as an inverse problem w/ non--unique constraints. The typical constraints that are
typically employed [see Park, J., Envelope estimation for quasi-periodic geophysical
signals in noise: A multitaper approach, in Statistics in the Environmental and Earth
Sciences, edited by A. T. Walden and P. Guttorp, pp. 189-219, Edward Arnold, London, 1992.]
involve a (i) "minimum norm", (ii) "minimum slope", and (iii) "minimum roughness" solution
for the underlying statistical model. A possible way of insuring a reasonably objective
smoothing of the time series is to minimize, among all possible linear combinations of
these 3 models, that which minimizes the mean-square-misfit with respect to the raw data
[see Ghil, M., Allen, M.R., Dettinger, M.D., Ide, K., Kondrashov, D., Mann, M.E.,
Robertson, A.W., Tian, Y., Varadi, F., Yiou, P., Advanced Spectral Methods for Climatic
Time Series, Reviews of Geophysics, 40 (1), 1003, doi: 10.1029/2000RG000092, 2002.]
Such an approach will favor contraints (i) or (ii) for a data series with stationary
behavior in the mean near the end, and probably (iii) if there is non-stationary behavior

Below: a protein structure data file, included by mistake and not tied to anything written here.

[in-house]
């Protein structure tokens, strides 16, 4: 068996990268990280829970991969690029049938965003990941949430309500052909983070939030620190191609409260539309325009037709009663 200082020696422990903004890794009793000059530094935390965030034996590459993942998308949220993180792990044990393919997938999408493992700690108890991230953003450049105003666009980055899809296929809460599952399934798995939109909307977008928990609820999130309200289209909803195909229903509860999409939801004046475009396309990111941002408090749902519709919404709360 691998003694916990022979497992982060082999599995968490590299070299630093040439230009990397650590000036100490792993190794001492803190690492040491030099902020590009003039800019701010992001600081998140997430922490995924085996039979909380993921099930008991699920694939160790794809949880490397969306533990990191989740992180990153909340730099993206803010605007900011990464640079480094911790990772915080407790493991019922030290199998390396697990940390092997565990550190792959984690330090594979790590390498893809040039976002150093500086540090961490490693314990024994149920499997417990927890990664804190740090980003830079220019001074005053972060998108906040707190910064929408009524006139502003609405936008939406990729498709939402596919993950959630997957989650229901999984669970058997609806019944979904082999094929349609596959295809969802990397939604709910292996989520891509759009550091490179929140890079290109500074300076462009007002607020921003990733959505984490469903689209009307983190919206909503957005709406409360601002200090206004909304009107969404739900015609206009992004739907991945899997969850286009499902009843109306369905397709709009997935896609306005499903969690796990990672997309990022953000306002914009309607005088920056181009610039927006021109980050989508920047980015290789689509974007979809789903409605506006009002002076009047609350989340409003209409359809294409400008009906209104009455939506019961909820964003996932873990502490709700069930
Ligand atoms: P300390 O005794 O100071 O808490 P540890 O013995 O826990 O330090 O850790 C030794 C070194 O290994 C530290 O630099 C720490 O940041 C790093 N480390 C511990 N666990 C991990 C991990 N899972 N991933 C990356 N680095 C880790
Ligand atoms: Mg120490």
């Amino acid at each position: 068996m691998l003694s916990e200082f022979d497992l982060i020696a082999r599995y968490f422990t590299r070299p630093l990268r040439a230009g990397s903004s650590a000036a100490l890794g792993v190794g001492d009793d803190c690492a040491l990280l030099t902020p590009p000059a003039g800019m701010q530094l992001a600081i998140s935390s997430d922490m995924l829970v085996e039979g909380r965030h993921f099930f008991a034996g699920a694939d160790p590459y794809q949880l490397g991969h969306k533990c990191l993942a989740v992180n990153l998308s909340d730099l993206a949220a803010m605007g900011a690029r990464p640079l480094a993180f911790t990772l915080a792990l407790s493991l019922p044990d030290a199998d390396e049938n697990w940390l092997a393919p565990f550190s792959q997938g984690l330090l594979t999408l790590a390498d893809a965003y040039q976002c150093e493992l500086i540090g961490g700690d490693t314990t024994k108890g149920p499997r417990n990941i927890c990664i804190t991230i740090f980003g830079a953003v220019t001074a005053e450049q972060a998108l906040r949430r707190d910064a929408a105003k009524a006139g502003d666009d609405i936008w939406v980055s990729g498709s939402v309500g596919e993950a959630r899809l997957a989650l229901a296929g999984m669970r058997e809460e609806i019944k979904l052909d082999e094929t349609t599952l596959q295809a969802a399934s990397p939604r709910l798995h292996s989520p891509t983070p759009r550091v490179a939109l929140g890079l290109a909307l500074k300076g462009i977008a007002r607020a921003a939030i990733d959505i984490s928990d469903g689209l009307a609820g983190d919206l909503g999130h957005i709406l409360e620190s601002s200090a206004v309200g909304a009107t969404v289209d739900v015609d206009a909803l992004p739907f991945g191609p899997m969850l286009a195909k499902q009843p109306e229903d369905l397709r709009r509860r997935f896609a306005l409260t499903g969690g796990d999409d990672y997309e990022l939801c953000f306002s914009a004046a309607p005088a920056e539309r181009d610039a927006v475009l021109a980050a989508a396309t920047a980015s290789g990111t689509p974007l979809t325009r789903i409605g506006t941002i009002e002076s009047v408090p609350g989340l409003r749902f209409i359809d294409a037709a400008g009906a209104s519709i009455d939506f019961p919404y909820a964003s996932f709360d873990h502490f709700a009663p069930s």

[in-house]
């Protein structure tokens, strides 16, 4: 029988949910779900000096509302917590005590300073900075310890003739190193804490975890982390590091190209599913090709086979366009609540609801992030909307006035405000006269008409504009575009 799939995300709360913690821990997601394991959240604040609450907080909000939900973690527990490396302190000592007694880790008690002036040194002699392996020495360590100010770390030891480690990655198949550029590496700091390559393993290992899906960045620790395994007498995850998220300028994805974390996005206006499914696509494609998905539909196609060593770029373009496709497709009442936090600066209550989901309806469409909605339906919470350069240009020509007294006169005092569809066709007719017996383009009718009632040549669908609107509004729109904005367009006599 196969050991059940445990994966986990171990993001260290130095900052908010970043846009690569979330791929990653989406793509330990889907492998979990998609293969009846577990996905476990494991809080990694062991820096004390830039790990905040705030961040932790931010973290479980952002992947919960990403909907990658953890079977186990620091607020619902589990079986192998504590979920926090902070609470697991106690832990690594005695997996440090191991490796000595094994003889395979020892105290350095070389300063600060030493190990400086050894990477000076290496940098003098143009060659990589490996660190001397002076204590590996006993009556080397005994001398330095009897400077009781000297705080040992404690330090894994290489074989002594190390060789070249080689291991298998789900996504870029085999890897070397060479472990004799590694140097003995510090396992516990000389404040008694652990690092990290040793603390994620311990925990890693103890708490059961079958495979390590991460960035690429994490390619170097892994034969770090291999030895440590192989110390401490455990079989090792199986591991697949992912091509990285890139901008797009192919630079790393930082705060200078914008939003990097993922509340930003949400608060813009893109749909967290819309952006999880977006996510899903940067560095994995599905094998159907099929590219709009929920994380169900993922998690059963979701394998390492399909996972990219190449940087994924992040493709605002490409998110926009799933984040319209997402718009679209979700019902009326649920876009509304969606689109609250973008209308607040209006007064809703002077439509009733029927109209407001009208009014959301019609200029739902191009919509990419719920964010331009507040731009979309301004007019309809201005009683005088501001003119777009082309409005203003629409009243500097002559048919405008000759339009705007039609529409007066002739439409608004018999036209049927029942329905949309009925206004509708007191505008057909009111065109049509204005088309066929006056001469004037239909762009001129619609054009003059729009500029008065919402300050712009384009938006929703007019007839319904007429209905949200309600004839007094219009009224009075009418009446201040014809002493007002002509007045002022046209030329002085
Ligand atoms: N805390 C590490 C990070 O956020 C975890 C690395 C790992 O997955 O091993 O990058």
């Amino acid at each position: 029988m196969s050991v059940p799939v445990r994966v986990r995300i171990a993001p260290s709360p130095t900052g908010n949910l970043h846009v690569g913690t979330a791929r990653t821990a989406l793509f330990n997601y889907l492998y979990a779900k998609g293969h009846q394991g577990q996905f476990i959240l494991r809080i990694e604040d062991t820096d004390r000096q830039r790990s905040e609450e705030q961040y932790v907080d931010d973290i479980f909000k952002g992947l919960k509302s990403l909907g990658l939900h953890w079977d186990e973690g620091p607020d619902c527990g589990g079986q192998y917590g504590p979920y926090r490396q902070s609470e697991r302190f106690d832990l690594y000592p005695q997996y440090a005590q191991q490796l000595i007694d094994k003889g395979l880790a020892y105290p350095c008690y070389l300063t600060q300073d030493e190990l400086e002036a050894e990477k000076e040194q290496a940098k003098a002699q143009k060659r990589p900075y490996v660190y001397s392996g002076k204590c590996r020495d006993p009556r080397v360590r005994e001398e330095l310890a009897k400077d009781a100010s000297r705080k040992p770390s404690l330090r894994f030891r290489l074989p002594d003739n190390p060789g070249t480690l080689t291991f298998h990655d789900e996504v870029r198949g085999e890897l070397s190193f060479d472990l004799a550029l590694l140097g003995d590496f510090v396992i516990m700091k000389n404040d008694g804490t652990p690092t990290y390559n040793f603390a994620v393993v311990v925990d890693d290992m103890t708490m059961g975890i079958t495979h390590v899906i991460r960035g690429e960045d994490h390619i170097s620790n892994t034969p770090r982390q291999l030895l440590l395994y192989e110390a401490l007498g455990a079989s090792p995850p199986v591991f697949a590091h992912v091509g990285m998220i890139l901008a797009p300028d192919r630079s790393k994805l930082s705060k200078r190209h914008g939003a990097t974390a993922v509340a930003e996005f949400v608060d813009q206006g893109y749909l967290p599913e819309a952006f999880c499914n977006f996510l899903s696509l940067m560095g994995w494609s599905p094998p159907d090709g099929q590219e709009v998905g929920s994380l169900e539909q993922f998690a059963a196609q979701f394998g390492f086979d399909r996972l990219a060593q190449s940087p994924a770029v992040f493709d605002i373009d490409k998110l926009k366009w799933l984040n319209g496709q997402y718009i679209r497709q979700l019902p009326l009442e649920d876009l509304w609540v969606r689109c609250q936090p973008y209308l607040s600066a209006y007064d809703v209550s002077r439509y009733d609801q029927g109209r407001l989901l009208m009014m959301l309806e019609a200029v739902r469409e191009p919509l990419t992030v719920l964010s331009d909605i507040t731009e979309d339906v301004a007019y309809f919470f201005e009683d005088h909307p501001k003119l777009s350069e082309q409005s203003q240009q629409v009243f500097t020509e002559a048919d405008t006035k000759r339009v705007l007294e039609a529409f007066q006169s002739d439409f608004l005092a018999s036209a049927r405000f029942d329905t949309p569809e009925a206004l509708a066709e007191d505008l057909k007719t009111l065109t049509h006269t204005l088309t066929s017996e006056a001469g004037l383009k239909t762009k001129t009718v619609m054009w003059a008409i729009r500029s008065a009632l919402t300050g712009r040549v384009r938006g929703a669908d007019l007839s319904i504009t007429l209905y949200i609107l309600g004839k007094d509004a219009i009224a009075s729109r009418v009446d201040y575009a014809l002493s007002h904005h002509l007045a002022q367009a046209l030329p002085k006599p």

(i.e. a long-term trend or, more specifically, a statistically signfiicant trend over the
last 1/2 smoothing filter window width).
(i) is called the "minimum norm" constraint because it chooses the smallest of all models
for the smoothed data--it involves the minimization of the 0th derivative of the smooth.
The implicit assumption is that the mean outside the available interval is equal to the
mean of the available data. This is clearly wrong if there is a signfiicant trend.
(ii) is called a "minimum slope" inversion. In this case, the solution involves the
minimization of the mean-square first derivative of the model--the solution will favor a
smooth that approaches the boundary with zero slope--the implicit assumption is that the
mean outside the available interval may be different from the mean inside the available
data, but that this reflects a step change in the mean value rather than any trend near the
boundary. Ad hoc methods which pad the end of the series with e.g. the mean of the last 1/2